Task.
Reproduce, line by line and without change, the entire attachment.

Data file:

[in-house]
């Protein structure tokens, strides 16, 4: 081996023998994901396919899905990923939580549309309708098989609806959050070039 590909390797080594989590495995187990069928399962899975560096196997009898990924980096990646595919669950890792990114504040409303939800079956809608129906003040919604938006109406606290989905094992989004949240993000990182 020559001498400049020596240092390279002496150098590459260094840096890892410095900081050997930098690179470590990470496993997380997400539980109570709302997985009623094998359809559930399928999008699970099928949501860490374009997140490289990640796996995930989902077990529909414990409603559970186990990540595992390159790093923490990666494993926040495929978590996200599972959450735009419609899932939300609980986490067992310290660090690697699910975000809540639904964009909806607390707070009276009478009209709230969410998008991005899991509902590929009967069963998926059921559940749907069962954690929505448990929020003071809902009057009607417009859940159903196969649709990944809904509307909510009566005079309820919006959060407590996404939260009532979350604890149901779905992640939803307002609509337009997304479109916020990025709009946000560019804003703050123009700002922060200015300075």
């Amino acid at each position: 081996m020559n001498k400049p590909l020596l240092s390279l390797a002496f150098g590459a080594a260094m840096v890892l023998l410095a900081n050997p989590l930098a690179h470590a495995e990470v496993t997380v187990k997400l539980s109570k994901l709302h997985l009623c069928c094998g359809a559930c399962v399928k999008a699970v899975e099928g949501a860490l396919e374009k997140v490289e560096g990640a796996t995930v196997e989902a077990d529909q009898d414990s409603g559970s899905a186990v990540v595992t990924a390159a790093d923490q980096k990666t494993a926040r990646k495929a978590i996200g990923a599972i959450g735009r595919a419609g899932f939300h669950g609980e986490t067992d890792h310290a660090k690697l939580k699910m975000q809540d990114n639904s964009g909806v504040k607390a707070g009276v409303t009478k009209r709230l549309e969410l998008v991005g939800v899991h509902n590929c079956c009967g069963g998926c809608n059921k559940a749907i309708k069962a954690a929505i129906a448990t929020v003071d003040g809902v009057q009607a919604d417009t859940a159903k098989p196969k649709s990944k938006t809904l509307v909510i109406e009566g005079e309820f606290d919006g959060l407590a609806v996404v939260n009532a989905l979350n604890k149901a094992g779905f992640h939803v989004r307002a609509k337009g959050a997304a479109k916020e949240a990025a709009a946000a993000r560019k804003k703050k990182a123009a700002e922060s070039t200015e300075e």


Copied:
[in-house]
């Protein structure tokens, strides 16, 4: 081996023998994901396919899905990923939580549309309708098989609806959050070039 590909390797080594989590495995187990069928399962899975560096196997009898990924980096990646595919669950890792990114504040409303939800079956809608129906003040919604938006109406606290989905094992989004949240993000990182 020559001498400049020596240092390279002496150098590459260094840096890892410095900081050997930098690179470590990470496993997380997400539980109570709302997985009623094998359809559930399928999008699970099928949501860490374009997140490289990640796996995930989902077990529909414990409603559970186990990540595992390159790093923490990666494993926040495929978590996200599972959450735009419609899932939300609980986490067992310290660090690697699910975000809540639904964009909806607390707070009276009478009209709230969410998008991005899991509902590929009967069963998926059921559940749907069962954690929505448990929020003071809902009057009607417009859940159903196969649709990944809904509307909510009566005079309820919006959060407590996404939260009532979350604890149901779905992640939803307002609509337009997304479109916020990025709009946000560019804003703050123009700002922060200015300075």
């Amino acid at each position: 081996m020559n001498k400049p590909l020596l240092s390279l390797a002496f150098g590459a080594a260094m840096v890892l023998l410095a900081n050997p989590l930098a690179h470590a495995e990470v496993t997380v187990k997400l539980s109570k994901l709302h997985l009623c069928c094998g359809a559930c399962v399928k999008a699970v899975e099928g949501a860490l396919e374009k997140v490289e560096g990640a796996t995930v196997e989902a077990d529909q009898d414990s409603g559970s899905a186990v990540v595992t990924a390159a790093d923490q980096k990666t494993a926040r990646k495929a978590i996200g990923a599972i959450g735009r595919a419609g899932f939300h669950g609980e986490t067992d890792h310290a660090k690697l939580k699910m975000q809540d990114n639904s964009g909806v504040k607390a707070g009276v409303t009478k009209r709230l549309e969410l998008v991005g939800v899991h509902n590929c079956c009967g069963g998926c809608n059921k559940a749907i309708k069962a954690a929505i129906a448990t929020v003071d003040g809902v009057q009607a919604d417009t859940a159903k098989p196969k649709s990944k938006t809904l509307v909510i109406e009566g005079e309820f606290d919006g959060l407590a609806v996404v939260n009532a989905l979350n604890k149901a094992g779905f992640h939803v989004r307002a609509k337009g959050a997304a479109k916020e949240a990025a709009a946000a993000r560019k804003k703050k990182a123009a700002e922060s070039t200015e300075e």